Here's the thing: I agree with McDonnell SOMEWHAT, but I have some problems with his decision. First of all, there really is no reason to require ALL sexual offenders to register. Senator Schumer is certainly taking the more conservative road here; I think it makes a lot more sense to go after those only on probation or parole. To demand registration of ALL offenders actually seems very "liberal" of McDonnell, and although he has good intentions I simply think he is going too far. Again, we are teetering on the brink of becoming too much of a nanny state, and it is surprising to me that the Republican party is so enamored with creating BIGGER government. Secondly, this seems like it is bound to be a very difficult and very expensive plan to implement. As many of us know, it is very easy to "hide" yourself on the internet, and I cannot imagine how they plan on making this plan work well and efficiently. I guess that remains to be seen.

All in all, while I applaud with the efforts of Attorney General Bob McDonnell, I think he needs to think long and hard about how far he wants to go with this.


Blogger Catzmaw said...

Although the intentions appear to be good, I have to wonder at the impact on innocent family members of convicted sex offenders who share internet addresses with them, not to mention that it looks to me to be impossible to enforce (I could set up ten addresses today and change them tomorrow), and would probably promote more evasive maneuvering in the part of those bent on causing no good.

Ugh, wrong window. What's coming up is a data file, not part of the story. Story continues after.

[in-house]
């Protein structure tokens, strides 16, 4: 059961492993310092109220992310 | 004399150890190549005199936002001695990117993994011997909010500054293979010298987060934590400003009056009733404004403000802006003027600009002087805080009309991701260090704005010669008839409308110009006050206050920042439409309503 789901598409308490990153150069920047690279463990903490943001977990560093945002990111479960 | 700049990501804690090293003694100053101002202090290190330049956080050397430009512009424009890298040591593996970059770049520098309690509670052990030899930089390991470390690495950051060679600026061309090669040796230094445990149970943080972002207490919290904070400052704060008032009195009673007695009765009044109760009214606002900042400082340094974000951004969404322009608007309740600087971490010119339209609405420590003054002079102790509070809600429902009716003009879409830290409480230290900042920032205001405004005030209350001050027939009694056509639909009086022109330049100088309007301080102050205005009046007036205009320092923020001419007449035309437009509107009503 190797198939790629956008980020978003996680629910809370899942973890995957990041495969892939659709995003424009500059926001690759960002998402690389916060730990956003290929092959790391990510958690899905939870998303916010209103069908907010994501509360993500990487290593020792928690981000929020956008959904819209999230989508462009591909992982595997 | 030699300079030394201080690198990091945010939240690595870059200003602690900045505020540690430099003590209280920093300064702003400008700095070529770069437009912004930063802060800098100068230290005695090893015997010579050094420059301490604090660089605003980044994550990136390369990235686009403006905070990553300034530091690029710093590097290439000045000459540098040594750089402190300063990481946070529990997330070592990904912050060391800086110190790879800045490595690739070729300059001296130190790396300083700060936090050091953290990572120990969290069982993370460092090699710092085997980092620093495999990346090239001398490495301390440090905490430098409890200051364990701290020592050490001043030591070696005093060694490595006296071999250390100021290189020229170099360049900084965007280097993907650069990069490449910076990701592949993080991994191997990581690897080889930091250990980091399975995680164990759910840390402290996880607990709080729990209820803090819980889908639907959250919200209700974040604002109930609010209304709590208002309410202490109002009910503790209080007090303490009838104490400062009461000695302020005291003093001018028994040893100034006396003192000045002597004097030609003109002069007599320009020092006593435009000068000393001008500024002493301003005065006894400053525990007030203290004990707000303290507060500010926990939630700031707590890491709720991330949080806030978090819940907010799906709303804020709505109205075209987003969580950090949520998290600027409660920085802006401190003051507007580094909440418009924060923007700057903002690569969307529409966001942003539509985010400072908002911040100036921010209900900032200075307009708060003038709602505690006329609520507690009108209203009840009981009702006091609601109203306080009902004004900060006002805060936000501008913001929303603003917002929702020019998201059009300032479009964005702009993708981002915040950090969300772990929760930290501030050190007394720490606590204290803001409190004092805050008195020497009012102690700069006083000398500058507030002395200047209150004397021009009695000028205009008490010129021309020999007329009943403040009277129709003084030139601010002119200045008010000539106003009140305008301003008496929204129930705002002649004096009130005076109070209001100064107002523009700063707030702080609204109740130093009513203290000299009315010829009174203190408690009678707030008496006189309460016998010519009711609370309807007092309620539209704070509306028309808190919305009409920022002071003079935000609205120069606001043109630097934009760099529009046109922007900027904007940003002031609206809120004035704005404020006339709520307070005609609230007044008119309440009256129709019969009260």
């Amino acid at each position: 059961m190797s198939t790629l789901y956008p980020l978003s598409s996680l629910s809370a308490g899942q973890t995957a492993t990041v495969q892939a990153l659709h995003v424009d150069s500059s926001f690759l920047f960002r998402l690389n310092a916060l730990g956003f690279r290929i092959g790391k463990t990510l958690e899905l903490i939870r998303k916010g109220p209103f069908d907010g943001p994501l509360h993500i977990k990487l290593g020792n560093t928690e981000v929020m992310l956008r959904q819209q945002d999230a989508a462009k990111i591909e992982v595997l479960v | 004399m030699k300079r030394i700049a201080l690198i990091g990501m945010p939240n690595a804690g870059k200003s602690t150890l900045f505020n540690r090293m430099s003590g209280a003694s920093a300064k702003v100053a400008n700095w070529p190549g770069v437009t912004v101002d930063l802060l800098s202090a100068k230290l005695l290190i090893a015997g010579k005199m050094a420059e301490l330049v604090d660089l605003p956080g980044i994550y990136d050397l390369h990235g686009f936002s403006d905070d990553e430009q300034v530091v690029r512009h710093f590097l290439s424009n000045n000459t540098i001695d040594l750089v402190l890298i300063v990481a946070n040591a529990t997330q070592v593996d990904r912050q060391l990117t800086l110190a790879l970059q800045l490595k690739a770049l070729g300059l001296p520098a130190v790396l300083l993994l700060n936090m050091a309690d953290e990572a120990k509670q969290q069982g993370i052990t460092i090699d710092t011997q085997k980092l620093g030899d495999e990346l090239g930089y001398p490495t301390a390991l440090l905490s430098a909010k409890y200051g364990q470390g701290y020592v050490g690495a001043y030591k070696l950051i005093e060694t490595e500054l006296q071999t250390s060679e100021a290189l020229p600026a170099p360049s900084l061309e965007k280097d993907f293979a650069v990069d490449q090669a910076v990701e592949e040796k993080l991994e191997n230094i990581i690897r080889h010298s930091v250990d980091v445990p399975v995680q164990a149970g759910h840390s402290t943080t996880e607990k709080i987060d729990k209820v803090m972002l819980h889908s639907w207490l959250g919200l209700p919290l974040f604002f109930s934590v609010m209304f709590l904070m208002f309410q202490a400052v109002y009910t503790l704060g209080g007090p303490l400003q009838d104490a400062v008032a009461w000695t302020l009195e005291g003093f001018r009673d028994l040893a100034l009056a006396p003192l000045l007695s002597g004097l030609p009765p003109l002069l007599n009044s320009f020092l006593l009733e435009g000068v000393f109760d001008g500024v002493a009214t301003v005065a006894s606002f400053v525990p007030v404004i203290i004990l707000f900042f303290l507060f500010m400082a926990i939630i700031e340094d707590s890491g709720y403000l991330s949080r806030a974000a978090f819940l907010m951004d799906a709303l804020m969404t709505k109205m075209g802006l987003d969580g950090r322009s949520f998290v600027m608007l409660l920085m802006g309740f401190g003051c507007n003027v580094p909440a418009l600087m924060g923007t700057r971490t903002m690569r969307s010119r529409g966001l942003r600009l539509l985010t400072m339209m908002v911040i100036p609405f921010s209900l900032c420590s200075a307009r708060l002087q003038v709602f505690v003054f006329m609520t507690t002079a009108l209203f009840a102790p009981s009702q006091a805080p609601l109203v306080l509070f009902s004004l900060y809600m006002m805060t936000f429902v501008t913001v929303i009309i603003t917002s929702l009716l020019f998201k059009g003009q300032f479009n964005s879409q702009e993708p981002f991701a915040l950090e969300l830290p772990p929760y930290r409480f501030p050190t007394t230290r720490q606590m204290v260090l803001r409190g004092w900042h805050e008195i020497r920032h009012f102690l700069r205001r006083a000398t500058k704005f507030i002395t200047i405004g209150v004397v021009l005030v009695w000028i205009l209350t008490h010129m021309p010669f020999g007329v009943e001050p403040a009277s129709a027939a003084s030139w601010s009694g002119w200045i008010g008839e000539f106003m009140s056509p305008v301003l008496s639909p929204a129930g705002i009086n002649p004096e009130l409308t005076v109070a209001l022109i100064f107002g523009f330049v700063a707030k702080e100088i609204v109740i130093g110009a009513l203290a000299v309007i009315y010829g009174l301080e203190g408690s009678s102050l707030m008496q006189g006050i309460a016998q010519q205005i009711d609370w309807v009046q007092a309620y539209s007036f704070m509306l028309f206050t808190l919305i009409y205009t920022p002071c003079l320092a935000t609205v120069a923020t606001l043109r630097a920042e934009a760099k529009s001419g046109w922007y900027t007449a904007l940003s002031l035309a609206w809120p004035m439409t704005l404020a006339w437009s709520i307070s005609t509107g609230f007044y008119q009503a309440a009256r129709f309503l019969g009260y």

Also, you're right, Jaime, that the sex offender registration laws tend to be a catch-all type of thing ranging from those who were out preying on kids and those who got caught up with someone too much younger than themselves. What people do not understand is that much of the law as it pertains to anyone under the age of 16 is structured so that a mistake does not invalidate the charge. In other words, some 18 year old guy meets a girl at a party who tells him that she's 17, starts a sexual relationship with her, and then finds that she's 14 or 13. There's your statutory rape and he's a sex offender.

11:56 AM  
Blogger Phriendly Jaime said...

The point you make about the email accounts is what worries me. The program would be very expensive to implement, and it really would be impossible to control. How do we stop sex offenders from using computers in public places, or at a friend's home? How do we know that they have registered EVERY SINGLE NAME AND ADDRESS?

We don't.

As for the different types of crimes and how they are defined, it really is a problem. Lawmakers were very quick to take the liberty to label many different people as "sex offenders"; a stigma that will stay with them forever. Sorry, but the fact is, some of these "offenders" may be questionable characters who have made interesting decisions, but they should not all be lumped into the same category.

12:10 PM  
Anonymous Anonymous said...

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2:34 PM  
Blogger Terry said...

This is an atrocious idea. There are more effective things he could be doing to protect kids from sex offenders if that's his aim. Like you said, it would be EXTREMELY easy for them to get around this.

Here's a thought, why don't parents actually monitor what their kids do on the internet instead of relying on the government to do it.

10:18 PM